On Cudjo’s Pipe: Smoking Dialogs in Diasporic Space

Author(s): Neil Norman

Year: 2015


As a survivor of the last slaver to make the Atlantic crossing and a community leader in the Jim Crow-era American South of Mobile Alabama, Cudjo Lewis stands as an iconic diasporic figure.  We know of Cudjo’s life on both sides of the Atlantic from extensive interviews by Zora Neale Hurston, local historians, and reporters from the New York Times.  These reports describe a sullen patriarchal figure who spent the last years of his life morning the death of his children and the impossibility of returning to his home in modern-day Ghana.  This paper uses artifacts recovered from in and around Cudjo’s home in Africatown Alabama as well as items excavated from sites along the West African coast to revisit the materiality of Cudjo’s later years.  It argues that aesthetic registers of West African smoking rituals and elite bodily comportment offer more robust interpretations of Cudjo’s last years.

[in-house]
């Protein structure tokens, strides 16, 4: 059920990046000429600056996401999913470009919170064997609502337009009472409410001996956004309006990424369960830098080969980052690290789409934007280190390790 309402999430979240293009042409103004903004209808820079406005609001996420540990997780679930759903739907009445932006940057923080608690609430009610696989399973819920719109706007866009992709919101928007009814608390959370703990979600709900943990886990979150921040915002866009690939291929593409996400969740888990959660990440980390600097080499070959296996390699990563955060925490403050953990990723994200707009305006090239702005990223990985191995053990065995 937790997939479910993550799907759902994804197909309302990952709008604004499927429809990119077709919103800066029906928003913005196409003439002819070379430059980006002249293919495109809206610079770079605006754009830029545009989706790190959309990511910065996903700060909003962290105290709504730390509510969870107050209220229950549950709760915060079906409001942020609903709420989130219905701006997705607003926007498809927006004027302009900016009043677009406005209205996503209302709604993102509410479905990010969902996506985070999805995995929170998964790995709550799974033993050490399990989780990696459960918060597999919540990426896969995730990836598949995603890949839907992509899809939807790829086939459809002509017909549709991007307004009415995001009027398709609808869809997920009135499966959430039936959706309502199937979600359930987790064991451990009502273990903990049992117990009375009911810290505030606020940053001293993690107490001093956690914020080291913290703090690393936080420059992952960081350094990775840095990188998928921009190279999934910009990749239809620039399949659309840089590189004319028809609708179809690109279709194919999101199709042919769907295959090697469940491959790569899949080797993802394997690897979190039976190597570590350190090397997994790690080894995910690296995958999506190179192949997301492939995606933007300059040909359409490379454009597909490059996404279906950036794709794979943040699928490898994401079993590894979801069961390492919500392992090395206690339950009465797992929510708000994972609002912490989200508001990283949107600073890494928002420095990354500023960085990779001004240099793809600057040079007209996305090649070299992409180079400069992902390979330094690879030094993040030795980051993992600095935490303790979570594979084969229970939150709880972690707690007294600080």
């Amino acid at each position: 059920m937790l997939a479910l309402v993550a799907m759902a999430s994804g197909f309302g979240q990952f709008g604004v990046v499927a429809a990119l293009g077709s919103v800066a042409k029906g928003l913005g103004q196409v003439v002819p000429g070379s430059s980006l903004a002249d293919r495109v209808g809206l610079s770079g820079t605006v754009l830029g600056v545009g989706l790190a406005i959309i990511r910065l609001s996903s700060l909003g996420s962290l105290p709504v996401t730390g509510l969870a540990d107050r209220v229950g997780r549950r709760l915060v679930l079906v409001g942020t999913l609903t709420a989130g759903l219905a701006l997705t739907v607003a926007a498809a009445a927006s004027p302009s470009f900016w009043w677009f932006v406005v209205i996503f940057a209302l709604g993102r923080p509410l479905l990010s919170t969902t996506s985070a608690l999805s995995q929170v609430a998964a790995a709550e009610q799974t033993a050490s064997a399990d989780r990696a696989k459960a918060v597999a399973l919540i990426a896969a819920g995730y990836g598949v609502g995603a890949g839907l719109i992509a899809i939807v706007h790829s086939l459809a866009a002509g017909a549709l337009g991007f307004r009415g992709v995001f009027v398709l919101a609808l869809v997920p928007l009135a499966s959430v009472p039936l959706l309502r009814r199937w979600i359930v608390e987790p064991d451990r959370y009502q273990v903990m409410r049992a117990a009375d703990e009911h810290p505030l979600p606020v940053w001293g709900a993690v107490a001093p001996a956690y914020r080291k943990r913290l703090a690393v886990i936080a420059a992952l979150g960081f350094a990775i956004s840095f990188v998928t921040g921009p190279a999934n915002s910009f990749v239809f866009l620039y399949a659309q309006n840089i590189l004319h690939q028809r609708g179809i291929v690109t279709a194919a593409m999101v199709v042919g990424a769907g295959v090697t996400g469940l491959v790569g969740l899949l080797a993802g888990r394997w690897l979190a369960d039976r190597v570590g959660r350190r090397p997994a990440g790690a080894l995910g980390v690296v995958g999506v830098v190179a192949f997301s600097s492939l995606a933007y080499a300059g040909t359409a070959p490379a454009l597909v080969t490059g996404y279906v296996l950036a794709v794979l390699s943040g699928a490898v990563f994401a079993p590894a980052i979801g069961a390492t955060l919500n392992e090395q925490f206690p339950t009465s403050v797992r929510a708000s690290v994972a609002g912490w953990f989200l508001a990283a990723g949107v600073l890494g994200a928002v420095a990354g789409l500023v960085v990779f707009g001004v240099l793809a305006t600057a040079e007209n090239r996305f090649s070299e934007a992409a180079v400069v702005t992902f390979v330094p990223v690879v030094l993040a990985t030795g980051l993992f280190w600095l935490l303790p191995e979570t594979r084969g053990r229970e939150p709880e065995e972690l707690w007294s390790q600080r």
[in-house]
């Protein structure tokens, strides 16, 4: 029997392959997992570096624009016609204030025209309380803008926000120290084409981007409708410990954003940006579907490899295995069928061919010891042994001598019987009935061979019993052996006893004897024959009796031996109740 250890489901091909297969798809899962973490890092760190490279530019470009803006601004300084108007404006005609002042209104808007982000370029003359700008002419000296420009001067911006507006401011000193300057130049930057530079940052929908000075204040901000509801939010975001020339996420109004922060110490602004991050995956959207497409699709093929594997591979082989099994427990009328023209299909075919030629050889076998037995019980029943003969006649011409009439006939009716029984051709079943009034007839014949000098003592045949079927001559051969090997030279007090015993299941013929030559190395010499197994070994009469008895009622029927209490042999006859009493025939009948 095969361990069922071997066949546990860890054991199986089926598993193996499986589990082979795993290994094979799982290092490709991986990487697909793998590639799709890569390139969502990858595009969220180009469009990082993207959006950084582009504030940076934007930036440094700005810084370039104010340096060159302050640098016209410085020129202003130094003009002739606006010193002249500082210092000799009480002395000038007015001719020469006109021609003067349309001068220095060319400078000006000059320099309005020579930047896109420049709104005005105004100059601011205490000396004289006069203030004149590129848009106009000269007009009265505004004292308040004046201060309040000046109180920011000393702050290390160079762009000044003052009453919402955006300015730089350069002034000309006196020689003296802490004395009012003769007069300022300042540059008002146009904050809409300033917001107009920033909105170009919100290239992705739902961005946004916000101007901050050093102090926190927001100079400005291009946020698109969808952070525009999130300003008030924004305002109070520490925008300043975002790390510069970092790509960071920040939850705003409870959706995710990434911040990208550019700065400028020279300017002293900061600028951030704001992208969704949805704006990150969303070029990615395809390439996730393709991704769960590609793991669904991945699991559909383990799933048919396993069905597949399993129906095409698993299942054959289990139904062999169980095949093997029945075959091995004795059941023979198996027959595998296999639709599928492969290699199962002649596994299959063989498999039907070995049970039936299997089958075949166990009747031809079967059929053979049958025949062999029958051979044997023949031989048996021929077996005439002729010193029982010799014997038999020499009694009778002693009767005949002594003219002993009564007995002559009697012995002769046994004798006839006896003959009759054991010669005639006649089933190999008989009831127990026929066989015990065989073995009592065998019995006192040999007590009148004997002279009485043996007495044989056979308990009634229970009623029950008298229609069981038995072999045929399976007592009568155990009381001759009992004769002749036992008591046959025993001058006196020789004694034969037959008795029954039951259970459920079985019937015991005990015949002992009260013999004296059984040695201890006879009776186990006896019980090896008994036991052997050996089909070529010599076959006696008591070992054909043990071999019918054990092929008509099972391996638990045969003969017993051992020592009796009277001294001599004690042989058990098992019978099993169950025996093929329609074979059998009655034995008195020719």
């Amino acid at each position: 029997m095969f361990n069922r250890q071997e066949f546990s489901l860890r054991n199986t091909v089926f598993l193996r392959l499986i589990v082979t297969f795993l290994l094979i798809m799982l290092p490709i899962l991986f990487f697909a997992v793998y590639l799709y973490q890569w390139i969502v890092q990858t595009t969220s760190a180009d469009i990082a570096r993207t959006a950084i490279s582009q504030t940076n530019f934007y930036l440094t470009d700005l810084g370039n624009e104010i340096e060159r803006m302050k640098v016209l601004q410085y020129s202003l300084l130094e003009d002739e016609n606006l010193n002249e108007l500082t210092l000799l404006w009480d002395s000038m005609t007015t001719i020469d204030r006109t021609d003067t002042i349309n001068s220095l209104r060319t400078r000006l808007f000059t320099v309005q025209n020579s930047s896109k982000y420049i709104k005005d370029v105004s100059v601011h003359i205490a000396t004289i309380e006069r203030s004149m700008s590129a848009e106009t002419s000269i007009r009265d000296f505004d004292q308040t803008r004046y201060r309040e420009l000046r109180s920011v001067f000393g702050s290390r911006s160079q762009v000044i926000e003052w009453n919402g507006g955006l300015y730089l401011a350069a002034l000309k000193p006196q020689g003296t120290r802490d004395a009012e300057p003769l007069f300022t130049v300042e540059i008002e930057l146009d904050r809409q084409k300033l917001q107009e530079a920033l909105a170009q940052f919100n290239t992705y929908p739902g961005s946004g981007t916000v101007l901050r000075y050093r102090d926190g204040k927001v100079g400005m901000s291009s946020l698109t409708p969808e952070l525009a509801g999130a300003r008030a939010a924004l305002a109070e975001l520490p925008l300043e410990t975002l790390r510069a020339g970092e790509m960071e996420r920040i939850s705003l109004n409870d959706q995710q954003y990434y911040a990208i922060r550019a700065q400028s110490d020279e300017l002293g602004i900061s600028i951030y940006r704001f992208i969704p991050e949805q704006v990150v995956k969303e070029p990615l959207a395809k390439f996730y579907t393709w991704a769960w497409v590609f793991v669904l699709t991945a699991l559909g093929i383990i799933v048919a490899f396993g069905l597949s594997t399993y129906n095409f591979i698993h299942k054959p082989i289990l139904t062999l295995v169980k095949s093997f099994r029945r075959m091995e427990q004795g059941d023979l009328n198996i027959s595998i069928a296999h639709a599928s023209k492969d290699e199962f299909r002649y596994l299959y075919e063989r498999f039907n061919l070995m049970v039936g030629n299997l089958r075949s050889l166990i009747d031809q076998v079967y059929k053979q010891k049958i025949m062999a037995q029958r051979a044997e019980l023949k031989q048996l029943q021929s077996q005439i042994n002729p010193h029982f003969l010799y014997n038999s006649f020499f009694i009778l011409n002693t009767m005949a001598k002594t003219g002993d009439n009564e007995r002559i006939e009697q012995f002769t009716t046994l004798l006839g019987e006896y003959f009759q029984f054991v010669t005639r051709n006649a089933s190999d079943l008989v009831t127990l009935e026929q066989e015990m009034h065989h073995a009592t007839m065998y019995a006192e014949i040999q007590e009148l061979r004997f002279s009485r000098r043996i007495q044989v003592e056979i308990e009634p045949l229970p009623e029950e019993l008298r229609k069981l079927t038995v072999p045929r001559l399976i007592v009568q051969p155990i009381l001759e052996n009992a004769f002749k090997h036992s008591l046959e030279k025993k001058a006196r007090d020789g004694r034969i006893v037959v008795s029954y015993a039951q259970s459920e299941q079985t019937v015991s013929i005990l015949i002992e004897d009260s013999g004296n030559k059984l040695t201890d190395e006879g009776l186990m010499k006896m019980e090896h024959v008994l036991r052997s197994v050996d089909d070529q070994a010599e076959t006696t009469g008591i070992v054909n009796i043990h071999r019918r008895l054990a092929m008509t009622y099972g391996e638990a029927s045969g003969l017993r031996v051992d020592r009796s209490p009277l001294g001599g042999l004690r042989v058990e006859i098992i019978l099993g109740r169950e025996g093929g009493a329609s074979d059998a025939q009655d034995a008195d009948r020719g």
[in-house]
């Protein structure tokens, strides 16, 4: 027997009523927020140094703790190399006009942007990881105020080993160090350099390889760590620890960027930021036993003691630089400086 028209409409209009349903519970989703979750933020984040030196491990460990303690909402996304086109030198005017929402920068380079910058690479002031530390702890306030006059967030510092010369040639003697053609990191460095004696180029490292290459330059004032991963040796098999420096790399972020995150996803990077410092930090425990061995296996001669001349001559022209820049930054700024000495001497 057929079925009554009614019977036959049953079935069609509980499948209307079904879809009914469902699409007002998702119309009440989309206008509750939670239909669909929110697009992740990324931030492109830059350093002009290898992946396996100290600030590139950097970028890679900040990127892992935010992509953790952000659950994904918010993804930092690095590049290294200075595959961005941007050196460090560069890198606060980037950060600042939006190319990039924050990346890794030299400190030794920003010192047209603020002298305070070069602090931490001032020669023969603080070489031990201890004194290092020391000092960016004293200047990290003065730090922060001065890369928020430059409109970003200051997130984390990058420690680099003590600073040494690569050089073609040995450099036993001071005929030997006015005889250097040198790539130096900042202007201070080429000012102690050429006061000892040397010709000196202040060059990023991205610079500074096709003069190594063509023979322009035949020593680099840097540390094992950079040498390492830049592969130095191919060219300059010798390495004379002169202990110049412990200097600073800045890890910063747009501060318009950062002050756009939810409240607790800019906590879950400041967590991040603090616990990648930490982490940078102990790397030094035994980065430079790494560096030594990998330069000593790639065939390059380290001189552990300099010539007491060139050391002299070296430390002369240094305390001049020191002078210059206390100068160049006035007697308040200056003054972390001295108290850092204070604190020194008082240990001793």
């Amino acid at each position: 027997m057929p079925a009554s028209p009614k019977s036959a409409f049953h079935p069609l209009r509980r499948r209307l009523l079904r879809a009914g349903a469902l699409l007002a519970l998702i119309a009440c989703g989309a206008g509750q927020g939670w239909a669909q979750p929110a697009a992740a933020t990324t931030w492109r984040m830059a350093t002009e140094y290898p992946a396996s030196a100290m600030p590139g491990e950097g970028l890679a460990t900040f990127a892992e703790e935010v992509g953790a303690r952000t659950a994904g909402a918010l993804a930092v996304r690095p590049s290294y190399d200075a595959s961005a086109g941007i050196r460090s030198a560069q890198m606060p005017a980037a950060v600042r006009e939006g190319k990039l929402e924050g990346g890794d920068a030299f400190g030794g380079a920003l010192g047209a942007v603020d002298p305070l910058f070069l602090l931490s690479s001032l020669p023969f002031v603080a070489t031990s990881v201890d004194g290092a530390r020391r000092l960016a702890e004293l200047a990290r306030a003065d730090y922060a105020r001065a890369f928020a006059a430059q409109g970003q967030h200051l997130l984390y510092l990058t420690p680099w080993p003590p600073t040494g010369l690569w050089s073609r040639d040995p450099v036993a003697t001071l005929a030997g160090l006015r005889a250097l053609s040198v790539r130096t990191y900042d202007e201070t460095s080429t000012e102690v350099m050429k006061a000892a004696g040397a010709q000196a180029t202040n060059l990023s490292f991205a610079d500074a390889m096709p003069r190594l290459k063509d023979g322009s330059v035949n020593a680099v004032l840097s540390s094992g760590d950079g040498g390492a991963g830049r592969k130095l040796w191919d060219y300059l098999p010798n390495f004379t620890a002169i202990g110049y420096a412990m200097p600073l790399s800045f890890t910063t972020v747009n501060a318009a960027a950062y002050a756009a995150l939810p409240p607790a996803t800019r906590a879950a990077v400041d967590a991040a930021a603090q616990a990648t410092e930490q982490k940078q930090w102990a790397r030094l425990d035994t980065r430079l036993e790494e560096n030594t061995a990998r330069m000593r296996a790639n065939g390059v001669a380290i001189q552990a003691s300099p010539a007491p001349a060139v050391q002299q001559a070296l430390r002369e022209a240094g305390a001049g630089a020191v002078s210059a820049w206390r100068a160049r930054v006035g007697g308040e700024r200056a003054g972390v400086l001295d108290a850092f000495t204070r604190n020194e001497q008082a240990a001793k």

Cite this Record

On Cudjo’s Pipe: Smoking Dialogs in Diasporic Space. Neil Norman. Presented at Society for Historical Archaeology, Seattle, Washington. 2015 ( tDAR id: 433903)

This Resource is Part of the Following Collections


Spatial Coverage

min long: -129.199; min lat: 24.495 ; max long: -66.973; max lat: 49.359 ;

Individual & Institutional Roles

Contact(s): Society for Historical Archaeology

Record Identifiers

PaperId(s): 419